With Bandai announcing the final date that it will be accepting renewal orders, a ton of shows will be going out of print. Granted, there's a chance that some of the properties that Bandai had will be rescued, but it's entirely possible that most of their catalogue will become difficult to acquire after November. As a guy who has attempted to acquire several out-of-print DVDs in the past, I can tell you that this means an oncoming spike in prices and increased difficulty in getting a couple of shows.
In a bit of whimsy, I decided to whip up this list of ten shows, in no particular order, that you should try and pick up before they disappear. At the moment, most of these shows can still be ordered through Amazon, Right Stuff or any one of a dozen retailers, but you might want to pick up the pace. Hit the jump to see what you'll be missing out on in a couple of months.
The Big O is one of those shows that hit big back when it was on Toonami. The story of a man piloting a giant robot in a city suffering from mass amnesia really caught a lot of peoples attention, especially with Steve Blum's solid performance as main man Roger Smith. While the first season was excellent, the second season left a bit to be desired with its strange ending, but that doesn't take away from an overall solid show that appeals to anybody who has wanted to see a Bruce Wayne-esque figure save a city with the help of a cool-looking giant robot.
2.) Outlaw Star (The Complete Collection)
Another show that hit big on Toonami, Outlaw Star proved to be one of the bigger shows that came out of that block. I can understand that too, as its unique blend of high-tech space travel and magic has yet to find a parallel. Starting off with young punk Gene Starwind getting involved in a series of events that leaves him with a legendary ship that can lead him to a priceless treasure, Outlaw Star goes in some pretty unexpected directions. For fans of mercs, magic and space travel, Outlaw Star shouldn't be missed.
Speaking of mercs and space travel, I would be remiss if I didn't mention Cowboy Bebop. Considered one of the best shows made, this show made its impression on the first run of Adult Swim. Hell, it's still getting replayed after years of syndication and reruns on Adult Swim and the revived Toonami. In case you don't know anything about Bebop, it's the story of a group of bounty hunters who travel around and try to escape their pasts. It has a wonderful soundtrack, a set of great characters and one hell of an ending. It would be a damn shame of Bebop disappears, as everybody should have the chance to own this masterpiece.
Set in an alternate world where the kingdom of Britannia has taken over Japan and subjugated its people, Code Geass is all about the deposed son of Britannia's king and his tale of revenge against the family that ruined his life. What makes Geass more interesting than your typical revenge story is the immense amount of political intrigue and maneuvering that Lelouch pulls off with the use of a special ability that allows him to implant commands into the minds of those that gaze into his eyes. Lelouch remains one of the more complex heroes in any show of seen, being both incredibly clever and absolutely ruthless in achieving his goals.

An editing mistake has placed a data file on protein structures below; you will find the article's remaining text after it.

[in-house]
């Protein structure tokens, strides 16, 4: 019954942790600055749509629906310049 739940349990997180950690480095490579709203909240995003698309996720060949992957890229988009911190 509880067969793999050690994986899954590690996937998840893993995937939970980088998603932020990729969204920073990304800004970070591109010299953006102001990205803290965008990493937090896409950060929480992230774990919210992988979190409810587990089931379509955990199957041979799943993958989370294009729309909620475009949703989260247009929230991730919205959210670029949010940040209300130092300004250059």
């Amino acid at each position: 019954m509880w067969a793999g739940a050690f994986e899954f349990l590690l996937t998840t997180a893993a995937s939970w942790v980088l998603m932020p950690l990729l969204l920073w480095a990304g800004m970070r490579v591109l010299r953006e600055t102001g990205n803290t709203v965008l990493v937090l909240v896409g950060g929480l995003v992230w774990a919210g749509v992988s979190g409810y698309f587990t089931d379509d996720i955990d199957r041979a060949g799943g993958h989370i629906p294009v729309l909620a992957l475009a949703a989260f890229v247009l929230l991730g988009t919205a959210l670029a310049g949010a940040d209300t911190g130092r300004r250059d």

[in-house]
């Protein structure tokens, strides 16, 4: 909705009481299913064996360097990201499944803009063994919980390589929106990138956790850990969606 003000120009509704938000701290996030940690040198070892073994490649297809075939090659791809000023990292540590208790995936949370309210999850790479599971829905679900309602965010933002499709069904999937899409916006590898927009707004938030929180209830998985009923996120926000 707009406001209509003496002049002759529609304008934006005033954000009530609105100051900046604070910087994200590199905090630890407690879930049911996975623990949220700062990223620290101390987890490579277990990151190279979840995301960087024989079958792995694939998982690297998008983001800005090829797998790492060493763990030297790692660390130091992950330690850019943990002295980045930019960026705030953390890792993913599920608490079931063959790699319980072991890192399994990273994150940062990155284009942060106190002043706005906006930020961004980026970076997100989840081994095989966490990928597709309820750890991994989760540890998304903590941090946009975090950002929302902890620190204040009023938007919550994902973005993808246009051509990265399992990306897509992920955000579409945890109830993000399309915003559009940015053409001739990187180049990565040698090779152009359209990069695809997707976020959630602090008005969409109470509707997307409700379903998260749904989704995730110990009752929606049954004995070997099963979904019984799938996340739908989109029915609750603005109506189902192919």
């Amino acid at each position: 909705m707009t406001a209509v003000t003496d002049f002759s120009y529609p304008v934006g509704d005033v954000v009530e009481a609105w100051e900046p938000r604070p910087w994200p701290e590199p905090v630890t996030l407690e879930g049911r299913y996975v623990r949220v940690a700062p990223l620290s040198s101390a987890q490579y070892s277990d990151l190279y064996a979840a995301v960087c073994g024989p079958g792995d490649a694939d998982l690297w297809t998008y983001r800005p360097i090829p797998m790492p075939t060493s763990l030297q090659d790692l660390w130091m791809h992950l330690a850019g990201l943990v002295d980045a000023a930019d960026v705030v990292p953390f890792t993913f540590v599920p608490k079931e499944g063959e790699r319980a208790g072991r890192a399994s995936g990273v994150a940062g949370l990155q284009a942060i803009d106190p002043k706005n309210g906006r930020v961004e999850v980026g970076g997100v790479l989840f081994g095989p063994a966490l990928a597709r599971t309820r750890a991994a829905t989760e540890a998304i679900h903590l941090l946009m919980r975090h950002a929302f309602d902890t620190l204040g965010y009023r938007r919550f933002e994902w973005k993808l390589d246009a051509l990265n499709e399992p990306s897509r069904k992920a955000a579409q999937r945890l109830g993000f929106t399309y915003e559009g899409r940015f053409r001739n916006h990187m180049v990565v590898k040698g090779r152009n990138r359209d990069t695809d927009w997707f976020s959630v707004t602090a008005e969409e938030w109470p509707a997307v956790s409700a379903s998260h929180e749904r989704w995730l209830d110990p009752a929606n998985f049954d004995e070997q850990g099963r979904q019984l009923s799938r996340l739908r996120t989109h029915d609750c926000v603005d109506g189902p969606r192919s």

There are some who malign the show for the slow start of its second season, but that isn't enough to ruin the show. Besides, that's only for a short while. Once it picks up, the second season will keep you on your toes as it gets to its violent conclusion. Geass is worth picking up, if only for having one of the best main characters put into a show.
5.) The Girl Who Leapt Through Time (DVD)
Stepping away from TV shows, I want to highlight this wonderful movie. Set in modern day Japan, a young girl finds out that she can literally jump into the past. She uses this ability frivolously, until she finds out that her actions can have some pretty serious consequences. It was a beautiful movie, both in art and spirit. I found it to be quite touching, its finale leaving a tear or two in my eye. Unfortunately, the gorgeous Blu-ray version of the film seems to have already gone of out of print, so be sure to grab either the normal or limited edition version of the DVD before it too disappears.
6.) My-HiME (The Complete Collection)
My-Hime is a great 25.6 episode show. Unfortunately, the last couple of minutes of the last episode undermines the all the drama that had been built up. However, that doesn't mean that My-Hime isn't worth picking up. Despite its weak finale, it's still a great show. Set at an exclusive academy, girls with the Hime mark must use their summoned beasts to protect the populace from some pretty gnarly beasts. The show gets really interesting when you find out that the Hime have to eventually face off for an unknown purpose with some fairly dire consequences. It's some good stuff, despite those last nine/ten minutes.